The rule needs to know the machine’s current state, the character read from the input, and the symbol read from the top of the machine’s stack.  The match function compares its own values with the three values supplied by the machine and returns true when they match.  This time there is only one function to create rules, and no algorithm coded into the example for generating the rule set.  For the DFA, the set of rules was larger, and the logic for automating their generation was fairly obvious, so generating the whole set saved a lot of typing.  But the set of rules for the PDA is smaller, and the logic was not immediately obvious to me, so I didn’t bother.

Next we have a function that returns machine objects.

createMachine = (rules, startState, initialSymbol, finalStates) -> {
  transitionRules: rules
  currentState: startState
  symbolStack: [ initialSymbol ]
  acceptanceStates: finalStates
  update: (r) ->
    this.symbolStack.push x for x in r.pushSymbols
    this.currentState = r.resultState
  read: (c) ->    
    return -1 if this.currentState == -1
    y = this.symbolStack.pop()
    for rule in this.transitionRules
      if rule.match this.currentState, c, y
        return this.update rule.ruleResult
    # no rules matched, enter dead configuration
    this.symbolStack.push y
    this.currentState = -1
  readAll: (s) -> x for x in s.split ''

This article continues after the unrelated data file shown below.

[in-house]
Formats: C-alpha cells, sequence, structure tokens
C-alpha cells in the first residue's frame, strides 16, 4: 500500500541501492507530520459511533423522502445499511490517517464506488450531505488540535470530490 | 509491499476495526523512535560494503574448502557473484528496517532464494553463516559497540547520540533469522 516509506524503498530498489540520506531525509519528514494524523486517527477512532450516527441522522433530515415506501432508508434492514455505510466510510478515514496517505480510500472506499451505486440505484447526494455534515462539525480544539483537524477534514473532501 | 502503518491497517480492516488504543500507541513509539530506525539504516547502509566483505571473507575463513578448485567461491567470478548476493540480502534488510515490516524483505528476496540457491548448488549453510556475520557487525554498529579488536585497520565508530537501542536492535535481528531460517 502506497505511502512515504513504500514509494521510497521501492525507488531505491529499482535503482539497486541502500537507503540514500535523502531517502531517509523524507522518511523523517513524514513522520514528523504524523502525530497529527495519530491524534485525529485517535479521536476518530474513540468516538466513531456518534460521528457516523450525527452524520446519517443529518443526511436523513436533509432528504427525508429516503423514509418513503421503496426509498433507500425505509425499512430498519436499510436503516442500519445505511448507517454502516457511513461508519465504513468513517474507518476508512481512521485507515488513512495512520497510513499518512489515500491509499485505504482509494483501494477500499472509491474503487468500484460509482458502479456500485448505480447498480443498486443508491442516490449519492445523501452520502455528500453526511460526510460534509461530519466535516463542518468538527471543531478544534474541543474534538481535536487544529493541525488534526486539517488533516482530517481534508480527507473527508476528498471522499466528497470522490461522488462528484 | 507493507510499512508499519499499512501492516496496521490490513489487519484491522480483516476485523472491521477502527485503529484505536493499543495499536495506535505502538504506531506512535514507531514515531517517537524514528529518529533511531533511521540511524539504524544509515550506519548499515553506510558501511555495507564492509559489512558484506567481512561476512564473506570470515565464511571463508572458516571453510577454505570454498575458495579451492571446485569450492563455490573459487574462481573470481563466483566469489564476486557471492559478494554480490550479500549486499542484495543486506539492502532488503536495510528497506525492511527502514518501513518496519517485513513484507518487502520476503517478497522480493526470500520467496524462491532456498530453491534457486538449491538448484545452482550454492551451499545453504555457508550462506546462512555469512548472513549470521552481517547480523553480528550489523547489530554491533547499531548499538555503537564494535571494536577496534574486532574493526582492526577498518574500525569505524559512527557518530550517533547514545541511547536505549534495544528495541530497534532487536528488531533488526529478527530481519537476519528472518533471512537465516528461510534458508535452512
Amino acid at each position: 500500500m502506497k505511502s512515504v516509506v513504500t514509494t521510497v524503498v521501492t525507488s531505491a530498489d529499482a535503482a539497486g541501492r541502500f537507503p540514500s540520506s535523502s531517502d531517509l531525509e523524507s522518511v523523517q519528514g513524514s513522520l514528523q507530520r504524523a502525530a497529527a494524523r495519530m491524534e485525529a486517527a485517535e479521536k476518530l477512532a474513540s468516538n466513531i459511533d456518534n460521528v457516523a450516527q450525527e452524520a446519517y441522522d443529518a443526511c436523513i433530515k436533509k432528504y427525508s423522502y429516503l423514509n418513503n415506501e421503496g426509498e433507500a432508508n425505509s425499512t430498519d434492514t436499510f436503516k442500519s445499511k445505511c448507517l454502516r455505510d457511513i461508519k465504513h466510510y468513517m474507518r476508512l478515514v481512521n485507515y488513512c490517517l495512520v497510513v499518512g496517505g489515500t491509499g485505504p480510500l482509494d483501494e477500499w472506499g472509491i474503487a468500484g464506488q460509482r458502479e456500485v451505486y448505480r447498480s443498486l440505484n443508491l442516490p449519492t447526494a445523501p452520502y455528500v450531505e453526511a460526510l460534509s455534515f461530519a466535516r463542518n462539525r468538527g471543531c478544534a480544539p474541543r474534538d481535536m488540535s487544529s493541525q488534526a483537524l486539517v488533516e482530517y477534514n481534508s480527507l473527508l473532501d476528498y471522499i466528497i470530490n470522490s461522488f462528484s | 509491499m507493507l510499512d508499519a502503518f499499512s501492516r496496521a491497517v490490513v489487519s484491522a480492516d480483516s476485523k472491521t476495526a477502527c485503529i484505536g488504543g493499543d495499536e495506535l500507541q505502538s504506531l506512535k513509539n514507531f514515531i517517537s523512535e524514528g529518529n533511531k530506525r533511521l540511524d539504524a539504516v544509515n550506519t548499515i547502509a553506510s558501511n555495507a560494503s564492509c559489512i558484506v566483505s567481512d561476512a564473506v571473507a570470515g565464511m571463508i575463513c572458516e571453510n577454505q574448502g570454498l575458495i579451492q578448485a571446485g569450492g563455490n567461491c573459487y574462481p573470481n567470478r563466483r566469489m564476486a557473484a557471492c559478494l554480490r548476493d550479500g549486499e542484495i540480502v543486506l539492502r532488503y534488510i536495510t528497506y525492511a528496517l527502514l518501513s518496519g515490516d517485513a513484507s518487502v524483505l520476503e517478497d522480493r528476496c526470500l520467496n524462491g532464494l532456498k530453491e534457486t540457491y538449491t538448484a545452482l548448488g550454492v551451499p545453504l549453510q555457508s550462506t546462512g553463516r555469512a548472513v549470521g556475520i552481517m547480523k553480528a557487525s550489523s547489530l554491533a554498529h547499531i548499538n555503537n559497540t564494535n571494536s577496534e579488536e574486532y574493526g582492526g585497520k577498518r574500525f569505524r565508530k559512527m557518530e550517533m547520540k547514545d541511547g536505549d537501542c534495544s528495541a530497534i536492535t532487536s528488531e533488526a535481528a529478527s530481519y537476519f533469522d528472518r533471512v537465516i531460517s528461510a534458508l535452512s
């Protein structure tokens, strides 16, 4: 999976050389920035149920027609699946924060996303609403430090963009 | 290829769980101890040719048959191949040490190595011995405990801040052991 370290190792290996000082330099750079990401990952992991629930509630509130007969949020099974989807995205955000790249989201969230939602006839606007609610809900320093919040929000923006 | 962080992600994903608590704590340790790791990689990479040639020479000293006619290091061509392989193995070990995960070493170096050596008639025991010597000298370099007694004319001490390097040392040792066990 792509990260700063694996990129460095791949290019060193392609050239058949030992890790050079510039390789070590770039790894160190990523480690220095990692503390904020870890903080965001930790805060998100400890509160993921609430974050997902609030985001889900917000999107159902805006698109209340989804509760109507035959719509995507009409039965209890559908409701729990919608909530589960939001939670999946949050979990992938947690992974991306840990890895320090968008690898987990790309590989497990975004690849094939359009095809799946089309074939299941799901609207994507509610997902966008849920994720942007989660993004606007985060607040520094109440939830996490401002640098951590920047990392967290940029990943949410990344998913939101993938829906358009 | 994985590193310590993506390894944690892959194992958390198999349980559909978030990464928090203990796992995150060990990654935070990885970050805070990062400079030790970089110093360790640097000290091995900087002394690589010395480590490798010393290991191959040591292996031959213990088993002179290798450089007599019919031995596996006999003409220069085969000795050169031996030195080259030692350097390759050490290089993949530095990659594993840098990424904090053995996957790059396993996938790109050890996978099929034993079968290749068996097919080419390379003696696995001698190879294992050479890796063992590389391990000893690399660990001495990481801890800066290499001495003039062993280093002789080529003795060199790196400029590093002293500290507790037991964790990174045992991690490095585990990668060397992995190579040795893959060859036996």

acceptedInput: () -> this.currentState in this.acceptanceStates

The machine takes a set of rules, an initial state, the first symbol to push onto the stack and a set of final states.  Like the DFA, it has an acceptedInput method which indicates whether current state of the machine is a member of the acceptanceStates collection.  The readAll convenience function is the same as the it was in the simpler machine.  For the read function, we have the same basic logic, but with a couple of twists.

First, the machine does not require that a rule exists to match every possible input.  If it can’t match the input to a rule, it enters a “dead configuration” at the bottom of the read method.  A guard clause at the beginning of the method checks for the dead configuration and bails out if the machine is already dead.  Next, we remove the top symbol from the stack.  By always removing the symbol, it makes erasure very simple later on, just do nothing and the symbol is erased.  After retrieving the stack symbol, we have the info we need to match the transition rule.  In the DFA example, I used a counted loop to iterate over the collection, but this time I tried a for … in loop.  Not sure what the CoffeeScript lingo for that is, and I’d be interested to see if this loop could be rewritten as a list comprehension.  I think it’s a step up from the counted loop anyway.

I experimented with the CoffeeScript REPL and confirmed that JavaScript does indeed short-circuit out of the loop when it hits the return statement.  It’s a good thing too, since this time I relied on that behavior.  When no rule matches, the short circuit is not hit, the machine restores the stack and enters the dead configuration.  When a rule does match, the machine calls its own update method with the rule result as the argument.  The update method pushes the result symbols onto the stack, then updates the machine state.  While writing this method on and watching the JavaScript as it generated, I noticed that every method is a function by default.  The result of the last statement is used as the return value if there is no explicit return statement.  I suppose I could simulate a void subroutine by returning null explicitly, but for this example I thought it would be neat to allow the updated state to propagate up the stack and into a collection returned from the readAll method.